Alaska Voters Latest to Reject an Anti-Transgender Law
The tactics used by anti-transgender groups—as well as their fixation on transgender people—have never been more transparent, and voters across the country are rejecting them.
Within the span of a single year, major anti-transgender efforts have failed across the continental United States, and now in Anchorage, Alaska.
Ballot initiative Proposition 1—which would have defined “sex” based on “original birth certificate” and restricted restroom usage in municipal buildings accordingly—failed to win over Anchorage voters this week.
Those who voted in person on Tuesday said “no” to Prop 1 by a margin of 54 percent to 46 percent, leading LGBT advocacy group Fair Anchorage to be “hopeful” for a win once all the mail-in ballots were counted. Throughout the week, as the remainder of the ballots were tallied, that margin shrunk slightly but then held stable.
Finally, on Friday night, the contest was called, with “no” leading “yes” by a five-point margin.
Fair Anchorage called it a “historic vote” in which voters “rejected fear and intimidation to affirm that transgender people… should be afforded the same dignity and respect as everyone else.”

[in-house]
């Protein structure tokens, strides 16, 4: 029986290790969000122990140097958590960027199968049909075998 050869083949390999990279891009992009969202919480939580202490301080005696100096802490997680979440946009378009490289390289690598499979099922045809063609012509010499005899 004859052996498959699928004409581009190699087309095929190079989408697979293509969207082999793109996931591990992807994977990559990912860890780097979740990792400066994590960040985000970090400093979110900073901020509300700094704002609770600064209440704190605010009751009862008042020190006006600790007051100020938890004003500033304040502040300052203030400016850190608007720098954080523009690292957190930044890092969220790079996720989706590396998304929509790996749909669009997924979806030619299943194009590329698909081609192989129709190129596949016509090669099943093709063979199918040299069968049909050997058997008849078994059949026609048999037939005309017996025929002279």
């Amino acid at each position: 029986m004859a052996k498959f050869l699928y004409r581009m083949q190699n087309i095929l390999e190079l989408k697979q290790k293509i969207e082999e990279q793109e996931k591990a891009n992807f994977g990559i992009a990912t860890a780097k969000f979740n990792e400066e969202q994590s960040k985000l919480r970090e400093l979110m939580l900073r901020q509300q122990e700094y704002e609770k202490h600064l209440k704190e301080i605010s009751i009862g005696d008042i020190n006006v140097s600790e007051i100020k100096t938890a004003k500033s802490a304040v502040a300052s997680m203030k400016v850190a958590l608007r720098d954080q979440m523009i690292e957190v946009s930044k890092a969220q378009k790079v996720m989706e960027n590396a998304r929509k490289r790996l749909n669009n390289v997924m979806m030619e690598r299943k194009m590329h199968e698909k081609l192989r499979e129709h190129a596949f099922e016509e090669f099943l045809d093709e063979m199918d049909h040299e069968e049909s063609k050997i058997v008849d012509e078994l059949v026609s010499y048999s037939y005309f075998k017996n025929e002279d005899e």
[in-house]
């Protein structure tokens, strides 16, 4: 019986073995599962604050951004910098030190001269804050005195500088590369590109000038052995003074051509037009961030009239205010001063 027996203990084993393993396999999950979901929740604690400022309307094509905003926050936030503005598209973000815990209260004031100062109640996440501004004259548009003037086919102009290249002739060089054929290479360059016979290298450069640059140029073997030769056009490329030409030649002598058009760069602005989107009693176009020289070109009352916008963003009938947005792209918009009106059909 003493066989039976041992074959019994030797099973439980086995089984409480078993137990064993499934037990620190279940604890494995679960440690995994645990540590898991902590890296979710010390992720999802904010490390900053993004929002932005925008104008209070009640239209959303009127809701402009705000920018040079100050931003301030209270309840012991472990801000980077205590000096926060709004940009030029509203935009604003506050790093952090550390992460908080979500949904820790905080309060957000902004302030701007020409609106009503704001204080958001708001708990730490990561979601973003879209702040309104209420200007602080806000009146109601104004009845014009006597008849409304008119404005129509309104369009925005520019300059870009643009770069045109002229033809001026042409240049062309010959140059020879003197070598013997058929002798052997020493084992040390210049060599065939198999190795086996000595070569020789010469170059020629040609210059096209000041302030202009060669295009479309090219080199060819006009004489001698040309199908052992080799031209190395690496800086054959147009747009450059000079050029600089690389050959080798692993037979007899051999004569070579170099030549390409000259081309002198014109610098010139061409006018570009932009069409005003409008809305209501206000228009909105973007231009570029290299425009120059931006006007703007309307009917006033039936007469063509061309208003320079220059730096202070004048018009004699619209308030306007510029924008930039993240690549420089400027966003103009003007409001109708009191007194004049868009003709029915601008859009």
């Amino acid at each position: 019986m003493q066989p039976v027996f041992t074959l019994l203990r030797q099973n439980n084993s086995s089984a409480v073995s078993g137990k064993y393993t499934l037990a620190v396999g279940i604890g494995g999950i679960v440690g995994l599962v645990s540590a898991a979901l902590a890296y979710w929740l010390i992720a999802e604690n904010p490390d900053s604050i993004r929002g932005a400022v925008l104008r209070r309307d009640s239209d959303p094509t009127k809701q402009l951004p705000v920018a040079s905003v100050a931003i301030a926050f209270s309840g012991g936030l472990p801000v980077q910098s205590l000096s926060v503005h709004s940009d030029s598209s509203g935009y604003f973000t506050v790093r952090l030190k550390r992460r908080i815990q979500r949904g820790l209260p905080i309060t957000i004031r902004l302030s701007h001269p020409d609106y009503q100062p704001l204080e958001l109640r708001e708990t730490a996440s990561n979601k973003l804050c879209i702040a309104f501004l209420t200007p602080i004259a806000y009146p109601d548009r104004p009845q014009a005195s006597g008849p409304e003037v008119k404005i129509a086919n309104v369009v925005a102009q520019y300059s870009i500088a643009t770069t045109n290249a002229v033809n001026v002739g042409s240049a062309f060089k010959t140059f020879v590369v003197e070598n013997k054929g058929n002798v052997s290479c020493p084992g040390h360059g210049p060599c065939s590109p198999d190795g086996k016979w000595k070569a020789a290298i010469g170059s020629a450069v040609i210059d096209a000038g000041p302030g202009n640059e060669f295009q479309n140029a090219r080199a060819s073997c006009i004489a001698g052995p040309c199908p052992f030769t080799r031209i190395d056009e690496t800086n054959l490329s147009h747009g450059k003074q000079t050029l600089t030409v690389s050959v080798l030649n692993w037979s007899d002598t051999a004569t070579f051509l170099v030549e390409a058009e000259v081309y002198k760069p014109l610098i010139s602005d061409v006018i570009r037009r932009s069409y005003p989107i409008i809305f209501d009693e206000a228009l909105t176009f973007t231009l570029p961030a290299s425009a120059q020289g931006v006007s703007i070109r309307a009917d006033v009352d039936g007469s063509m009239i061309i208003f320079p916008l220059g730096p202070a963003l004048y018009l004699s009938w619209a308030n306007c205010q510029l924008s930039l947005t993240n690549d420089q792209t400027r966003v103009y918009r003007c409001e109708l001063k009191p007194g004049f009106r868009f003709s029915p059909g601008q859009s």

National LGBT groups celebrated the win as well, with GLAAD president Sarah Kate Ellis noting in a press release that Prop 1 was “exposed as a clear attack on transgender people.” GLAAD believes that the anti-Prop 1 campaign has “provide[d] a blueprint to combat the growing trend of anti-transgender ballot measures popping up across the country.”
And Freedom for All Americans CEO Mason Davis added that the defeat of Prop 1 “indicates that the tide is turning in our movement for LGBTQ-inclusive nondiscrimination protections.”
If that seems like a lot of significance to attach to one failed municipal-level initiative, it’s because Prop 1 also has national significance: It’s one of the first times the question of transgender restroom use has ever been put directly to a public vote. And the fact that the vote broke in favor of transgender people, however narrowly, is a positive sign of things to come.
The failure of Prop 1—which would have also rolled back sections of a 2015 Anchorage ordinance banning anti-LGBT discrimination—certainly doesn’t mark the end of anti-transgender campaigns in the United States. In fact, transgender rights will appear on the ballot in both Massachusetts and Montana later this year. But Prop 1’s demise this week is a sign that we could at least be nearing the beginning of the end.